dered his medical license and stopped practicing medicine. He plans
to support himself with his state pension and interest and dividends
from exempt assets owned jointly with his wife.
The point here is simple: Solomon has retired. One would, there-
fore, expect (and could reasonably project) that Solomon would start
to draw income from his IRAs. They are, after all, called retirement
accounts.
The Internal Revenue Code supports this analysis. It allows a per-
son to draw income without penalty from his IRA once he reaches the
age of 59 1/2. See 26 U.S.C. § 408(a)(6); 26 C.F.R. § 1.408-1(b)(6).
Congress therefore determined that 59 1/2 is a reasonable age to begin
retirement. Because Solomon is 62, has retired, and can never return
to the practice of medicine, it is reasonable to project that his dispos-
able income during the next three years will include income from his
IRAs.
Under Chapter 13 Solomon can still shield all of his assets, includ-
ing exempt assets such as his IRAs. And he can obtain a "super-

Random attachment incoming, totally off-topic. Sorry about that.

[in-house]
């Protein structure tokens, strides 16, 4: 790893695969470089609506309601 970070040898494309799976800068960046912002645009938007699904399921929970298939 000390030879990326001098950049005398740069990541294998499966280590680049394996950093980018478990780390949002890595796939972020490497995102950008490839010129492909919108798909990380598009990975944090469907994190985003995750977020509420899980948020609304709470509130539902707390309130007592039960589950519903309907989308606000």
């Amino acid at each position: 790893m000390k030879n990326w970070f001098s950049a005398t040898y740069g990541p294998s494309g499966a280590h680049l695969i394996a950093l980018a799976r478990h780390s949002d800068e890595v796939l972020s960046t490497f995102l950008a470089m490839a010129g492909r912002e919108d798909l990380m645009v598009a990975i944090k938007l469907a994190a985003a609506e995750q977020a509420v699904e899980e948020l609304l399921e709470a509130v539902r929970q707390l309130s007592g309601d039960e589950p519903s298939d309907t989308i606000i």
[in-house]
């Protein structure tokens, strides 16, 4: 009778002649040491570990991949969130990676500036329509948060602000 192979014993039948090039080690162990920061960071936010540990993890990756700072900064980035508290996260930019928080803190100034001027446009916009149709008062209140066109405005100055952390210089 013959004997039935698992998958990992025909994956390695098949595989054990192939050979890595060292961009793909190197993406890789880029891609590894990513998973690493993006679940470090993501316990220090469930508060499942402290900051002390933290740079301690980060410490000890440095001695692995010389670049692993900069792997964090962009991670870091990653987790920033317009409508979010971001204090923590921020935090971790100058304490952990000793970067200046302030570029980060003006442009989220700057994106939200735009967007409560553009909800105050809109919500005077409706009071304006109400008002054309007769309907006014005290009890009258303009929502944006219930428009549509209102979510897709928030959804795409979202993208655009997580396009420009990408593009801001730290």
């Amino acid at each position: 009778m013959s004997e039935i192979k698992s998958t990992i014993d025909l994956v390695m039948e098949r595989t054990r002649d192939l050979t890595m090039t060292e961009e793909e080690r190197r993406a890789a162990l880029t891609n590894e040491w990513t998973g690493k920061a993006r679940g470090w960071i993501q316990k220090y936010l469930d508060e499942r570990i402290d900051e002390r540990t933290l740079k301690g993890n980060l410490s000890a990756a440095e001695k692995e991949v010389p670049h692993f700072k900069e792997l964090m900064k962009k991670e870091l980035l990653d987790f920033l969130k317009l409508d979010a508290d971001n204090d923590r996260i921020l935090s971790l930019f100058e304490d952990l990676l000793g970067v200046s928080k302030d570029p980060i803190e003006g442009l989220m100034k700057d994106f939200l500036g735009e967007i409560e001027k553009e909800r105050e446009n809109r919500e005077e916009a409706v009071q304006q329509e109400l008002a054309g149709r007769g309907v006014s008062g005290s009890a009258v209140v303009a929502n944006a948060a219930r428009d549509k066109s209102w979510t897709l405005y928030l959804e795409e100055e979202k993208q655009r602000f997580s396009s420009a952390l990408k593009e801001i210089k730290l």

discharge" and free himself of the sexual misconduct claims. In
return, Solomon must do one thing: pay all of his projected disposable
income (including that from exempt assets) to his creditors during the
relatively short life of his plan. This is a small price to pay for any
debtor in such trouble, regardless of his disposable income level. The
bankruptcy and district courts were right to refuse confirmation of a
plan that did not project income from Solomon's IRAs.
B.
The majority says that requiring a Chapter 13 debtor such as Solo-
mon to contribute disposable IRA income "could have devastating
results for pension and retirement savings." Ante at 8. I respectfully
disagree for three reasons.